Jarrah Boy Brings Native Ingredients To The Fore

A new Sunshine Coast-based brewing company showcasing native ingredients from across the country is set to launch later this month. Jarrah Boy Brewing is the latest venture from Dale Vocale, an Indigenous chef, entrepreneur and proud Monero Ngarigo man, who has been developing the idea since 2019.

“I had food trucks for around seven or eight years,” Dale says. “I was going to all these events and festivals and serving food in breweries; I was using native ingredients in all this street food and I felt like I needed beer to match it.”

A lack of events during COVID forced Dale (pictured above left with Boiling Pot brewer Pedro de Luca) to stop running his food trucks in Victoria; so, following a move to the Sunshine Coast, he started connecting with the region’s vibrant beer industry, as well as with Adam Murphy, who previously worked as CUB's head of innovation, and along with a few other advisers began developing Jarrah Boy.  

The Jarrah Boy name stems directly from his ethos and goal for the brewing company, which is to support other First Nations-run businesses and to kickstart conversations about Indigenous cultures.

“It was around trying to reach out and branch out to support local growers,” Dale says. “We can get their money back into their businesses and then help them with farming and cultivating more land while branching out.

“A lot of this stuff is grown out in remote places where Mob are and they want to stay there and be able to build their businesses there as well."

 

Boiling Pot brewer Jared and Dale enjoying samples in the brewery.

 

The first beer, Tirum Sun Lager, is named after the Kabi Kabi word for sun. The golden lager uses native yams sourced from Something Wild – a business run by AFL great Daniel Motlop, who has his own alcohol business, Seven Seasons. That will be followed by Gwangal Red Lager, which uses Jarrah honey from Indigenous beekeepers in WA, while the third release will be a dark lager named Mulu, for which they’re keeping the additional ingredient under wraps for now. Each beer will bear a traditional Aboriginal name from either Dale's ancestral Monero Country around East Gippsland, or the Kabi Kabi language of the Sunshine Coast.

While he has been homebrewing for some time and has plenty of experience bringing native flavours to beer, Dale knew he needed help launching Jarrah Boy. As such, the beers are being brewed at Boiling Pot, in Noosaville, where owner John Madill was eager to support Dale's vision and where he was able to work on recipes with brewer Pedro de Luca.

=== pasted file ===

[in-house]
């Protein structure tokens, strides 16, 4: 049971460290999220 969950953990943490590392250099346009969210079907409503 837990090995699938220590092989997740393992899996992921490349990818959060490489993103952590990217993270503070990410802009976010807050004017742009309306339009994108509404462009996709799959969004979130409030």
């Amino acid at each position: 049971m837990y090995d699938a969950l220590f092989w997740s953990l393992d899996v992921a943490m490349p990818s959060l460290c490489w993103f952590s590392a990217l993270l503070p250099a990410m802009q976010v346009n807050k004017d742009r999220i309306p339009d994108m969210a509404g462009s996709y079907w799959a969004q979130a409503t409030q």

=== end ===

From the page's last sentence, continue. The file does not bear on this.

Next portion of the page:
“When it comes to doing a large-scale beer,” he says, “you need that scientific knowledge to do it, so that’s where I needed some professional help.”

 

Dale, second right, with the team at Boiling Pot, who have helped bring his vision to life.

 

He says his desire to showcase different ingredients and Indigenous cultures from across Australia is driven by a hope that all Australians can better understand the diverse range on offer. While native ingredients are increasingly common in menus, they more typically appear in fine dining spaces rather than casual environments; by showcasing them through beer – in a similar manner to fellow Indigenous-owned non-alcoholic brewing company Sobah – he hopes to bring them to a wider audience, start conversations and “encourage all Australians to yarn”.

“We’re eating some native bush foods-infused foods all around Australia now and you’re seeing it come alive on your television shows,” he says, while adding how such ingredients are important beyond the support they provide to those growing them.

“The stuff that we want to buy is grown where it's supposed to grow. A Desert Lime grows out in the desert and it doesn't need water fed to it because it grows wild and it drinks the water that needs; and there's so much nutritional value in some of these fruit and vegetables.”

Given the support from Boiling Pot, Jarrah Boy’s story is already one of collaboration even before the first beers have been released. And Dale hopes his project can continue to build connections, as he has done throughout his career as a chef.

“I'm a chef by trade, that's all I kind of know,” he says.

“And I’ve always wanted to teach apprentices the best way to learn, and if I can bring a bit of my culture into that, then why not?”


Jarrah Boy Tirum Sun Lager will be available on tap and in cans around the Sunshine Coast from October 20.

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